Wednesday, May 21, 2008
The introductory contracts course glosses over topics like the calculation of prejudgment interest (at least, my course does). Here is an excerpt from a recent case from New York's intermediate appellate court (3d Department) that demonstrates the potential complexity of computing interest. (This was a contract for "coal fly ash.").
On July 1, 2000, the parties entered into a contract under which defendant agreed to provide plaintiff with coal fly ash produced at its steam generating station in the Village of Johnson City, Broome County through December 31, 2004. Defendant provided plaintiff with coal fly ash on various dates between September 27, 2000 and November 20, 2000, but failed to do so thereafter. Plaintiff commenced this breach of contract action as a result. Following a trial, the jury rendered a verdict in favor of plaintiff and awarded damages in the amount of $184,456.94. Thereafter, plaintiff moved to fix the date of interest on the verdict as of July 1, 2000, the contract date, or alternatively, as of April 1, 2001, the date the summons and complaint were filed. Defendant, in turn, cross-moved to set aside the verdict or, alternatively, to have interest on the verdict computed in a different manner. Specifically, defendant sought to have interest computed on a monthly basis between December 2000 and December 2004 or from January 1, 2003, the intermediate date of the contract. Supreme Court declined to set aside the verdict and chose January 1, 2003 as the date from which to compute interest.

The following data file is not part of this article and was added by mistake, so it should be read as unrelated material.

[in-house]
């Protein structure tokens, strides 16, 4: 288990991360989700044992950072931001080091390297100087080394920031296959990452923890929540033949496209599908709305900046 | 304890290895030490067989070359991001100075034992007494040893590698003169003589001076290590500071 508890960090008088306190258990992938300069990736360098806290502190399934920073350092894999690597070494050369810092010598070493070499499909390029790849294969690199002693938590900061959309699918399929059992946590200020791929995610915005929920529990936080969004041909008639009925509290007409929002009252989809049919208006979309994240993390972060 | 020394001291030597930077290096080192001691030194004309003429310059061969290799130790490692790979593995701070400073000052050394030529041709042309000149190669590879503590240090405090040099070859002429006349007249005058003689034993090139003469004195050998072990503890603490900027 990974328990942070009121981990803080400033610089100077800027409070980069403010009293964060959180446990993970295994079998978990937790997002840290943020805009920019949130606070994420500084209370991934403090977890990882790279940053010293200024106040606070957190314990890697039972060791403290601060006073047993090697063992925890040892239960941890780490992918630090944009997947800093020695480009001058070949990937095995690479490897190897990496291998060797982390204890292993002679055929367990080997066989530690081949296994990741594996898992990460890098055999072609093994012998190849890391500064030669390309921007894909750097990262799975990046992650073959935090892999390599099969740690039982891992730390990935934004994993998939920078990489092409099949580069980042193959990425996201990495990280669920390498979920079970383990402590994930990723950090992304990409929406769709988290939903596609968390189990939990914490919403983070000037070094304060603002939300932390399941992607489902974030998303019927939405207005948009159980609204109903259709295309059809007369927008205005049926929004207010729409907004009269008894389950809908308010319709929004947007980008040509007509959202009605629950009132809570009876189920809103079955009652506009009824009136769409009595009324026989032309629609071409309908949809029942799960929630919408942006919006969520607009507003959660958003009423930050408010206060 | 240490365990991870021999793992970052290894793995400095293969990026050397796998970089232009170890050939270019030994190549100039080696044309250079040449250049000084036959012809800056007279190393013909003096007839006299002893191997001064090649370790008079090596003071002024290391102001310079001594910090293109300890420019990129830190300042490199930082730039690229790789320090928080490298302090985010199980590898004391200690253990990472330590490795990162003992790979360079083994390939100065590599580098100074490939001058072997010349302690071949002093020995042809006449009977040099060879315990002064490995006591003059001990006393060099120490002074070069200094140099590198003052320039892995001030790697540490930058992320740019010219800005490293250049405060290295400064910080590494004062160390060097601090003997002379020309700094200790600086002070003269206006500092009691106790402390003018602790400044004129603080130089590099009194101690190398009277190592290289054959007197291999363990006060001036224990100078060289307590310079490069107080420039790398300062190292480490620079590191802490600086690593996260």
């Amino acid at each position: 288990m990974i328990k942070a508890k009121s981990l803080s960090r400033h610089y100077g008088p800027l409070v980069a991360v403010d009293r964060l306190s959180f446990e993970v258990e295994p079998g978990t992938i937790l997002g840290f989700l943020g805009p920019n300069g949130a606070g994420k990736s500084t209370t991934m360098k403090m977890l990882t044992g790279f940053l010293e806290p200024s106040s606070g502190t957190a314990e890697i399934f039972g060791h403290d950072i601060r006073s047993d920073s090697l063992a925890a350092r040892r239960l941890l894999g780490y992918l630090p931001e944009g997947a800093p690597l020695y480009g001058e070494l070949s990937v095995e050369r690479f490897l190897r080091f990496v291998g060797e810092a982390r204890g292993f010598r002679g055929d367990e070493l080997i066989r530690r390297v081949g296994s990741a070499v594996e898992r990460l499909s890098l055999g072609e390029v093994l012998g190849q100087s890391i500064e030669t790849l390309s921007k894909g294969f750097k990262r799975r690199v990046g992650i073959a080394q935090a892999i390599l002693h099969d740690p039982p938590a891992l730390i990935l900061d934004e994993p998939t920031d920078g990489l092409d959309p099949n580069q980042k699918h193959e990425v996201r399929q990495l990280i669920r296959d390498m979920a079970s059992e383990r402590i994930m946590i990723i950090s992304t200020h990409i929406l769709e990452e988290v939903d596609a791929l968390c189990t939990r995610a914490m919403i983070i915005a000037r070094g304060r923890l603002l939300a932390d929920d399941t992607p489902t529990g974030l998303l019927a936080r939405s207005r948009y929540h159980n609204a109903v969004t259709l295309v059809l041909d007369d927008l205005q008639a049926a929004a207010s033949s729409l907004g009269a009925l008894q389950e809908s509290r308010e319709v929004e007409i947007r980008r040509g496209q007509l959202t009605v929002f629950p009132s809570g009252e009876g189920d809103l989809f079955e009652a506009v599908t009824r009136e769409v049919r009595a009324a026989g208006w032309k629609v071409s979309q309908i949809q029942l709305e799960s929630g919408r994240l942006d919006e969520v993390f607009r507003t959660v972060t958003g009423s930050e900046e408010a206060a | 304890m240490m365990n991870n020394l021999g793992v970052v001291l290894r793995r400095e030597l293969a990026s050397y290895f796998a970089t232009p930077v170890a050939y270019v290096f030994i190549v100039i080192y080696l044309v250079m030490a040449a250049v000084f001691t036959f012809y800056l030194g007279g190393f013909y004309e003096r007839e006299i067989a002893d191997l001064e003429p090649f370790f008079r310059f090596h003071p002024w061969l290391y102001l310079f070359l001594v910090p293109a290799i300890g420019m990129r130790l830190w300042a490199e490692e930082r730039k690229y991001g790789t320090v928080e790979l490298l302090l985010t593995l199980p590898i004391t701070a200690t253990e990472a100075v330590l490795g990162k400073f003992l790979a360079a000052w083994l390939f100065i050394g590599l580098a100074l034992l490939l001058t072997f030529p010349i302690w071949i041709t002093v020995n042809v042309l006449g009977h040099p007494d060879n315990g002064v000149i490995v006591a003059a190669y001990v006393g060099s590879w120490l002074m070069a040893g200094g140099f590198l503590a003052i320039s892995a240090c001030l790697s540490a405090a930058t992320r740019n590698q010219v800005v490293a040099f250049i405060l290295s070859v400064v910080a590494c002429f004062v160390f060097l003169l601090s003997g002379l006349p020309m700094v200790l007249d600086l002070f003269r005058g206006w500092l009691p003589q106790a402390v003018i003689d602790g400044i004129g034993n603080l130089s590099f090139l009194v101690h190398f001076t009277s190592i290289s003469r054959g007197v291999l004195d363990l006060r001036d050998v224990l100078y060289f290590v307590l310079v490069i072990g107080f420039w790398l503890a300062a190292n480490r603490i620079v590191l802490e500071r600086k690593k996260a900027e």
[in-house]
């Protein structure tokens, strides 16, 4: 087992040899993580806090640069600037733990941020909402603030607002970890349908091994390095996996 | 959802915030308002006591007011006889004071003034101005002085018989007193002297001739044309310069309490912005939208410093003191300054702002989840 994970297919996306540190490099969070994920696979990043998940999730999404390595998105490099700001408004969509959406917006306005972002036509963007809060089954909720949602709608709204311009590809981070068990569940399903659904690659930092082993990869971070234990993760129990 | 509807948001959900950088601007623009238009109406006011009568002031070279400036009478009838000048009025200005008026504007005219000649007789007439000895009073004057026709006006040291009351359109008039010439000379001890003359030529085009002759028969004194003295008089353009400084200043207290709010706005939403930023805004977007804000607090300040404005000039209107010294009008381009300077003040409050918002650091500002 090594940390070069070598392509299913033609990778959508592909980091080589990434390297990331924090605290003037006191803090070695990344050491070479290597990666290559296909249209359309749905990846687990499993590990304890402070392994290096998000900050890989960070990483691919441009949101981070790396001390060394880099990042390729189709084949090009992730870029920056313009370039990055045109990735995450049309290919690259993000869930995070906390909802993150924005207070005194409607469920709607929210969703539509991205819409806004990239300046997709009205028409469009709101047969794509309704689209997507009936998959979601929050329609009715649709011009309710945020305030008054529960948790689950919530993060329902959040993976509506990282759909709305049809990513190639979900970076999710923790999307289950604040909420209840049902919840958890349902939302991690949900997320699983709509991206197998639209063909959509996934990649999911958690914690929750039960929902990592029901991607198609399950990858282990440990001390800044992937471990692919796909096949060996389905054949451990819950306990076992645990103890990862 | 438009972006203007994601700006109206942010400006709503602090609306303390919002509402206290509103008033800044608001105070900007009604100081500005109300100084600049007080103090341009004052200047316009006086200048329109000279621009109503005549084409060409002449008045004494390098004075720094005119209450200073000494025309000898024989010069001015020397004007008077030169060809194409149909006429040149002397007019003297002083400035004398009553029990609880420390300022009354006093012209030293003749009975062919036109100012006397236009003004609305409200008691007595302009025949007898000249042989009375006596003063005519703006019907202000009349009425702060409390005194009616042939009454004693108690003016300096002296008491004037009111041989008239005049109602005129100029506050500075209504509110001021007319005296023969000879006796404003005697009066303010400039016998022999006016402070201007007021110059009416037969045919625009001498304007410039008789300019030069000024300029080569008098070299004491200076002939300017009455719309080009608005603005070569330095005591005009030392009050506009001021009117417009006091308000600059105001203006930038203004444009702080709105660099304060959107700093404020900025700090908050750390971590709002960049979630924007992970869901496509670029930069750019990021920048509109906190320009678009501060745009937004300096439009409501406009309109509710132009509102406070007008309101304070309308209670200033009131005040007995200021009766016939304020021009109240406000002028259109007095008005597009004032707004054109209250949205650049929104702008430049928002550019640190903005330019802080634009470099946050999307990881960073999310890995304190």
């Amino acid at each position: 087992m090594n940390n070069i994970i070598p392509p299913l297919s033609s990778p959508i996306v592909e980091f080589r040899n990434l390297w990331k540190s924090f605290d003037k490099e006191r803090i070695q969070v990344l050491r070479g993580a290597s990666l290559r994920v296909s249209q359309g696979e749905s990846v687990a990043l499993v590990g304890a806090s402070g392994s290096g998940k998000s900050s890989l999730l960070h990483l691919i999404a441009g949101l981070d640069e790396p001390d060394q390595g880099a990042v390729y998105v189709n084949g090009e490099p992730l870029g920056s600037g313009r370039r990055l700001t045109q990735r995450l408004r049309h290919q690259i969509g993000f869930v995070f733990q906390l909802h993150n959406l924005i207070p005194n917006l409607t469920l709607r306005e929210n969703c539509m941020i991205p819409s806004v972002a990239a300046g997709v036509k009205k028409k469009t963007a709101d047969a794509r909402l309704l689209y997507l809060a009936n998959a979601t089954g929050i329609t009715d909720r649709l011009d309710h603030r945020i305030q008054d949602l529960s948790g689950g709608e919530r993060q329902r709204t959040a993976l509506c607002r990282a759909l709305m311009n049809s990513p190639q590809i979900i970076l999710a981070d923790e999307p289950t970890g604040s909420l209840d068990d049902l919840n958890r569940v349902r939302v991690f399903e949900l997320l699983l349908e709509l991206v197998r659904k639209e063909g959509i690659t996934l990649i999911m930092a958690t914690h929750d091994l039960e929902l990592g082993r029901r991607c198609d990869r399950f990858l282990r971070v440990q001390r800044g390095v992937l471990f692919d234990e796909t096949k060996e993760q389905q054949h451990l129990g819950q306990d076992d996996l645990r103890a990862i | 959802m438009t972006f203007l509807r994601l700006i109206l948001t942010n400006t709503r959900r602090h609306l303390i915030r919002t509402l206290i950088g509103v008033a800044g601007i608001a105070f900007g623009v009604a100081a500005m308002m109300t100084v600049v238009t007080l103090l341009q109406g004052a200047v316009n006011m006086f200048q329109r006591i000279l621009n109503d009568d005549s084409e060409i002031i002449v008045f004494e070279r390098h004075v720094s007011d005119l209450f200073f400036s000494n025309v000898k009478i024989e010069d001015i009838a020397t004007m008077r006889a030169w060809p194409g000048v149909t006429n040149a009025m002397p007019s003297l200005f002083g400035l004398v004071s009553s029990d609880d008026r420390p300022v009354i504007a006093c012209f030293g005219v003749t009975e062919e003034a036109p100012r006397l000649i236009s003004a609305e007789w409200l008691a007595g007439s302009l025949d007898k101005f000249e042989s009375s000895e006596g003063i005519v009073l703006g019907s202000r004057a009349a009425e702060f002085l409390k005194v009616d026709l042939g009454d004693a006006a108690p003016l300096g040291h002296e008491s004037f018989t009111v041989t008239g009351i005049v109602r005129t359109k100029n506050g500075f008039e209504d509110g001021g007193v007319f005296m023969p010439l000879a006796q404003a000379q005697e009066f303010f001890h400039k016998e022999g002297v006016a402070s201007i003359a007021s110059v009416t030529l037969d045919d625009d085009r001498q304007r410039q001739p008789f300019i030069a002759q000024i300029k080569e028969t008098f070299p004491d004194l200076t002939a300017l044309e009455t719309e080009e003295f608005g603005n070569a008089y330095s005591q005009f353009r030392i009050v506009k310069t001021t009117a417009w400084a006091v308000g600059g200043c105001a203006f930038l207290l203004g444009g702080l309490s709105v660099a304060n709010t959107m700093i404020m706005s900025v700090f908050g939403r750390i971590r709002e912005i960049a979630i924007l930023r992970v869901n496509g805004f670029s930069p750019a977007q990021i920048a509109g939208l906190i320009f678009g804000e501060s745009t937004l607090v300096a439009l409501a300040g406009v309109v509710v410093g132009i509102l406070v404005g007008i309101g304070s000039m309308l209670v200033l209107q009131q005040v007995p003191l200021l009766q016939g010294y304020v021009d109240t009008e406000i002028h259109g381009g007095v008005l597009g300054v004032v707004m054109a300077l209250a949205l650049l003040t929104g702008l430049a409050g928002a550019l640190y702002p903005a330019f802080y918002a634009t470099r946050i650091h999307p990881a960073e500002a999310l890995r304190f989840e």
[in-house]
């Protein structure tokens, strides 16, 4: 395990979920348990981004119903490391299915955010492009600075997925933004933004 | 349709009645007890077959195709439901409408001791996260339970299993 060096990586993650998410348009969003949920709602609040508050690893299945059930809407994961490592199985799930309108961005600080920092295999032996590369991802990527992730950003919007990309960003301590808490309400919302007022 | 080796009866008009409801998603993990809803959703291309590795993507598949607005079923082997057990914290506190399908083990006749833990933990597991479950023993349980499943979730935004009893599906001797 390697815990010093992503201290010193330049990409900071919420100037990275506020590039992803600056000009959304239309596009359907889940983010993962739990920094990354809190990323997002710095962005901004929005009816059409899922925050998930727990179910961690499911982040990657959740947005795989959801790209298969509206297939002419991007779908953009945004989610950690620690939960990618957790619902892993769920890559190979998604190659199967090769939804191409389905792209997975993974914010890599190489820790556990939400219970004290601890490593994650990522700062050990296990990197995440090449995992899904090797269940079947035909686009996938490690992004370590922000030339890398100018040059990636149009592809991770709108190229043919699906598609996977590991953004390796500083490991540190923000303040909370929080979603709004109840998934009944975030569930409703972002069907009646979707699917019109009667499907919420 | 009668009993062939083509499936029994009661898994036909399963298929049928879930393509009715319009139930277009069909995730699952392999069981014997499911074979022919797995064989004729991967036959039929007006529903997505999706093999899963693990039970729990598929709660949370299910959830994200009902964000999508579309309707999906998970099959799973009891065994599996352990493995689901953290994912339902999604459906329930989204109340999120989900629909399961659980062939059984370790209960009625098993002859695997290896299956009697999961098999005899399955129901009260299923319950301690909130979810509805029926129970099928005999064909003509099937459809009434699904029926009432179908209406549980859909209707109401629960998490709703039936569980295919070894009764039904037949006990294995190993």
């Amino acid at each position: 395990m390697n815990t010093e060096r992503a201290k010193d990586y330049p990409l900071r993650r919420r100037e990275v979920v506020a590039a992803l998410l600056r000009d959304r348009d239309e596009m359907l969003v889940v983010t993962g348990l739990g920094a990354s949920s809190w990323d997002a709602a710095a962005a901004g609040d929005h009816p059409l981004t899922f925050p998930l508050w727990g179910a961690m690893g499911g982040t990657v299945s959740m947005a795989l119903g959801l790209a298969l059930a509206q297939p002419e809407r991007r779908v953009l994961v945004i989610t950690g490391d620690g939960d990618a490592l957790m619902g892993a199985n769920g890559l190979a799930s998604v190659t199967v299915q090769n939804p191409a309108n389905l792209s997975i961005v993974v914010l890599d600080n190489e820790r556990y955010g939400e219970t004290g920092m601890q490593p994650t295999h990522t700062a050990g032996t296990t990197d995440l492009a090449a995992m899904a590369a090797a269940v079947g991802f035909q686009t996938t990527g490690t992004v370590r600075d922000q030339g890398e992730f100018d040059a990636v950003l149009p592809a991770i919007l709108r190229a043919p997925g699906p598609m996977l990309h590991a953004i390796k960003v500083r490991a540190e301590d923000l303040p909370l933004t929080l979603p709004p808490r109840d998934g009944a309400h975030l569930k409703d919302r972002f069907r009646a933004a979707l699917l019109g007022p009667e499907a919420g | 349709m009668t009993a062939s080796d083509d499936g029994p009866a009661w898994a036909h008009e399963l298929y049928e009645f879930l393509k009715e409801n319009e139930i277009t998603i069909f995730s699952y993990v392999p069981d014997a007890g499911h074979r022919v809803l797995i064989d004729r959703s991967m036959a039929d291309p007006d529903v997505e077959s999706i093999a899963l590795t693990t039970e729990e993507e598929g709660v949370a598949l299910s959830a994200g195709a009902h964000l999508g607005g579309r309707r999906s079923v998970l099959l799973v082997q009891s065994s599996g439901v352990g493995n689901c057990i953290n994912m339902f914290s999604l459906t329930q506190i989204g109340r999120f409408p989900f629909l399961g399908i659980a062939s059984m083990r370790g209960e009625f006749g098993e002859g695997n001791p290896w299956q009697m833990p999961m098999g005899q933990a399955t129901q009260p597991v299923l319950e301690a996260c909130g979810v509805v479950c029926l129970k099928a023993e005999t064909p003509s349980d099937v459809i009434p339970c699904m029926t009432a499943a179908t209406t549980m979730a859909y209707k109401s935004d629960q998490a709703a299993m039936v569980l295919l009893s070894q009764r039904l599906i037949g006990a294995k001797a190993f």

Plaintiff's sole challenge on appeal is to the date that Supreme Court utilized in computing preverdict interest. CPLR 5001 (b) provides that in a case like this where damages are incurred at various points in time, preverdict interest "shall be computed upon each item from the date it was incurred or upon all of the damages from a single reasonable intermediate date" (see e.g. Danka Off. Imaging Co. v General Bus. Supply, 303 AD2d 883, 886 ). The statute vests the court with broad discretion in determining a reasonable date from which to award interest (see Conway v Ichan & Co., Inc., 16 F3d 504, 512 ). In the case at hand, January 1, 2003 is the approximate halfway point between the time that plaintiff initially began to incur damages due to defendant's breach of the contract and the time that plaintiff ceased to incur damages due to the expiration of the contract. Supreme Court's selection of this date makes logical sense under the facts of this case. Accordingly, we find that Supreme Court chose a reasonable date from which to compute interest and did not abuse its discretion.
Pozament Corp. v AES Westover, LLC, -- N.Y.S.2d ----, 2008 WL 1901938 (N.Y.A.D. 3 Dept. May 1, 2008).